AAU 2019 Campus Climate Survey: Letter from the Provost

AAU 2019 Campus Climate Survey: Letter from the Provost

This letter was emailed to the entire Stanford campus community on October 15, 2019.

Content Note

This letter references a recent survey on sexual violence and sexual harassment. We feel that it is important to share this information with our community. Reading this might remind you of experiences that you or someone close to you has gone through. Please decide for yourself how to engage with this information and seek support if you are distressed. Support resources can be found here.

October 15, 2019

Dear Stanford community,

I am writing to you today about a critical issue that demands the highest attention from every member of the Stanford campus community.

Today, the Association of American Universities (AAU) released the results of its 2019 Campus Climate Survey on Sexual Assault and Misconduct. Stanford was one of 33 universities that participated in this survey, which was administered to undergraduate and graduate students last spring at the recommendation of an advisory committee of students, faculty and staff. I am sincerely grateful to all those who participated – 62 percent of all students at Stanford, which gives us a high level of confidence in the results.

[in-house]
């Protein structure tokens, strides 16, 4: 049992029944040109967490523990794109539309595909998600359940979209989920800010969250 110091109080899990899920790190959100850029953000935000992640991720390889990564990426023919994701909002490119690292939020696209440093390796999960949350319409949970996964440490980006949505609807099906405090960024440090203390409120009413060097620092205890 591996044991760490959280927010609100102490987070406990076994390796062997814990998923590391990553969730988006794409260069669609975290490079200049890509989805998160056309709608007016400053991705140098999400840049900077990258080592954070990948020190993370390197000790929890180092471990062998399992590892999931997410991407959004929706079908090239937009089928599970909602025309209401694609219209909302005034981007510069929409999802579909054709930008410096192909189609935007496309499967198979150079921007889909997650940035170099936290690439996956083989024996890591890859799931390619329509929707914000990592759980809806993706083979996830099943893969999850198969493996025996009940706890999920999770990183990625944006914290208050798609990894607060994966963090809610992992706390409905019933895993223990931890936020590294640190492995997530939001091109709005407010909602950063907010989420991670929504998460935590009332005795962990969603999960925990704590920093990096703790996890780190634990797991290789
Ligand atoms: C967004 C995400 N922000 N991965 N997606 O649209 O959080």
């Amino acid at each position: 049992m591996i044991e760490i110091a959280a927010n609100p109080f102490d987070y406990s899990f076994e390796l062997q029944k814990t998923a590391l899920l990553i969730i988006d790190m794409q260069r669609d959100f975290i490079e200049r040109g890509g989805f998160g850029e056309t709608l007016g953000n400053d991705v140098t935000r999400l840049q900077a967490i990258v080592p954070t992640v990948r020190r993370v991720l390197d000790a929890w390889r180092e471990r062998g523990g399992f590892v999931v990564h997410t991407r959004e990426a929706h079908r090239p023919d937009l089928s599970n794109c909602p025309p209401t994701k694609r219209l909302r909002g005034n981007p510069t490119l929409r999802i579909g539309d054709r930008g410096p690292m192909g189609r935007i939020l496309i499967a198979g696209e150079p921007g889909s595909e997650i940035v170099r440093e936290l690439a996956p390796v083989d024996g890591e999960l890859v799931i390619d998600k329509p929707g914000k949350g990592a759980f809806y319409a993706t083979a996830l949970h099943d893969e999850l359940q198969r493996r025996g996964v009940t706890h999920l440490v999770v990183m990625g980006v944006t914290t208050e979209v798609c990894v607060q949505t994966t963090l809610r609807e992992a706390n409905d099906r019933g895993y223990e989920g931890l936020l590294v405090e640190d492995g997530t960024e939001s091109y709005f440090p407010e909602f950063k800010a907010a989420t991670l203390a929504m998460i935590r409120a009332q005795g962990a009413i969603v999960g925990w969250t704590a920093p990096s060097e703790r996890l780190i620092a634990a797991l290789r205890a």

Stanford’s survey results, as well as the national aggregate report, can be found here. The survey was administered for AAU by the research firm Westat, and Westat produced the report of the Stanford survey results that you will see on that web page. We are providing a set of summary slides and some answers to additional questions, but the survey findings themselves and the core report of those findings are directly from Westat.

I am deeply troubled by many of the survey findings, as I’m sure you will be. We continue to see the prevalence of sexual assault and sexual harassment on our campus, and there is clear evidence that some groups of students are particularly affected at higher rates than others. In this letter I want to highlight some of these findings, then discuss some of our initial next steps. There also will be a campus meeting tomorrow where the results will be presented in person.

First, to underscore just how serious this problem is, I want to call your attention to some of the survey findings:

  • 38.5 percent of undergraduate women who have attended Stanford for four years or more report having experienced some form of nonconsensual sexual contact by physical force, the inability to consent, coercion or without voluntary agreement